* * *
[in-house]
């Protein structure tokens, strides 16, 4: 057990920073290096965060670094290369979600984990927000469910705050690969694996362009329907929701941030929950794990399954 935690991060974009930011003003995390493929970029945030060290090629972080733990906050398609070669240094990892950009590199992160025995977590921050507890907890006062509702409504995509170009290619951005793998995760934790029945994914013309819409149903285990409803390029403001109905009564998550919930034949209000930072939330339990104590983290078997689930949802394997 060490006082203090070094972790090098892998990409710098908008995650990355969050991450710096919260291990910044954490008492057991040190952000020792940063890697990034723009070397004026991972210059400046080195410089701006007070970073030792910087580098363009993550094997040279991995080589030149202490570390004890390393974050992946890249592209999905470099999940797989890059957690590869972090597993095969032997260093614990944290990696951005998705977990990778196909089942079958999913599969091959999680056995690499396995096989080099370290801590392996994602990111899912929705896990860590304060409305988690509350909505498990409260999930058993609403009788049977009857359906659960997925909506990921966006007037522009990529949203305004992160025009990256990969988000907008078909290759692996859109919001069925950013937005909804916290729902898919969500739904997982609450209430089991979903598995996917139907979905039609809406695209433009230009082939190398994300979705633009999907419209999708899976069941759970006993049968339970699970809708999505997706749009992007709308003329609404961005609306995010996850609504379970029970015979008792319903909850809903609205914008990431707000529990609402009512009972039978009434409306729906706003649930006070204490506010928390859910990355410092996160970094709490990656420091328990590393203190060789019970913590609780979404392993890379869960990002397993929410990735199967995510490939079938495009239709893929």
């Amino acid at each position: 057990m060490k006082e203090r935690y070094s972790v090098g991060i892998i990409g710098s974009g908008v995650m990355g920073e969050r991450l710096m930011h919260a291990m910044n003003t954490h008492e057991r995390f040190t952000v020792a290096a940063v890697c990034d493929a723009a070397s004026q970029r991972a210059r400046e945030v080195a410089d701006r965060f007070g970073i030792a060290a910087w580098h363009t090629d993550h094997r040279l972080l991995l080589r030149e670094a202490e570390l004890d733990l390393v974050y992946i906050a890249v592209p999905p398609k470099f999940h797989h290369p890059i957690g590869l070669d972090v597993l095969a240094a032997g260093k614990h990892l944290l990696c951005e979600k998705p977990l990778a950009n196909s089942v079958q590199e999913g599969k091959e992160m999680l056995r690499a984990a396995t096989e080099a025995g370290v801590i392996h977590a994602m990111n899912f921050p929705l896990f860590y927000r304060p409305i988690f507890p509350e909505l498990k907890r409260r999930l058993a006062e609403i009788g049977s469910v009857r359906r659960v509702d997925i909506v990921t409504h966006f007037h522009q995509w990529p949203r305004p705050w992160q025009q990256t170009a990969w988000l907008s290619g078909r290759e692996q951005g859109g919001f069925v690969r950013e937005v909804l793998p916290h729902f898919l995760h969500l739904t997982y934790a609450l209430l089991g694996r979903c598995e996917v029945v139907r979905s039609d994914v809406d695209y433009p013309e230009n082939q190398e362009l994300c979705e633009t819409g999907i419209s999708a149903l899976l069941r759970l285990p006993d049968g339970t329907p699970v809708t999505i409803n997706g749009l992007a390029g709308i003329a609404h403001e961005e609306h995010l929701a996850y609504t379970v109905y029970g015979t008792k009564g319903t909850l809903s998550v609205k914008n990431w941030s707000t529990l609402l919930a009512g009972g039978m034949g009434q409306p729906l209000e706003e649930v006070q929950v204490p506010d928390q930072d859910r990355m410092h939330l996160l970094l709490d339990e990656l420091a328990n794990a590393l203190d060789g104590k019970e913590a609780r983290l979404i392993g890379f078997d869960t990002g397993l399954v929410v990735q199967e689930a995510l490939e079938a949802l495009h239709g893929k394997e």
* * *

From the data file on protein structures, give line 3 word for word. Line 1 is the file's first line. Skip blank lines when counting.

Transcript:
């Amino acid at each position: 057990m060490k006082e203090r935690y070094s972790v090098g991060i892998i990409g710098s974009g908008v995650m990355g920073e969050r991450l710096m930011h919260a291990m910044n003003t954490h008492e057991r995390f040190t952000v020792a290096a940063v890697c990034d493929a723009a070397s004026q970029r991972a210059r400046e945030v080195a410089d701006r965060f007070g970073i030792a060290a910087w580098h363009t090629d993550h094997r040279l972080l991995l080589r030149e670094a202490e570390l004890d733990l390393v974050y992946i906050a890249v592209p999905p398609k470099f999940h797989h290369p890059i957690g590869l070669d972090v597993l095969a240094a032997g260093k614990h990892l944290l990696c951005e979600k998705p977990l990778a950009n196909s089942v079958q590199e999913g599969k091959e992160m999680l056995r690499a984990a396995t096989e080099a025995g370290v801590i392996h977590a994602m990111n899912f921050p929705l896990f860590y927000r304060p409305i988690f507890p509350e909505l498990k907890r409260r999930l058993a006062e609403i009788g049977s469910v009857r359906r659960v509702d997925i909506v990921t409504h966006f007037h522009q995509w990529p949203r305004p705050w992160q025009q990256t170009a990969w988000l907008s290619g078909r290759e692996q951005g859109g919001f069925v690969r950013e937005v909804l793998p916290h729902f898919l995760h969500l739904t997982y934790a609450l209430l089991g694996r979903c598995e996917v029945v139907r979905s039609d994914v809406d695209y433009p013309e230009n082939q190398e362009l994300c979705e633009t819409g999907i419209s999708a149903l899976l069941r759970l285990p006993d049968g339970t329907p699970v809708t999505i409803n997706g749009l992007a390029g709308i003329a609404h403001e961005e609306h995010l929701a996850y609504t379970v109905y029970g015979t008792k009564g319903t909850l809903s998550v609205k914008n990431w941030s707000t529990l609402l919930a009512g009972g039978m034949g009434q409306p729906l209000e706003e649930v006070q929950v204490p506010d928390q930072d859910r990355m410092h939330l996160l970094l709490d339990e990656l420091a328990n794990a590393l203190d060789g104590k019970e913590a609780r983290l979404i392993g890379f078997d869960t990002g397993l399954v929410v990735q199967e689930a995510l490939e079938a949802l495009h239709g893929k394997e």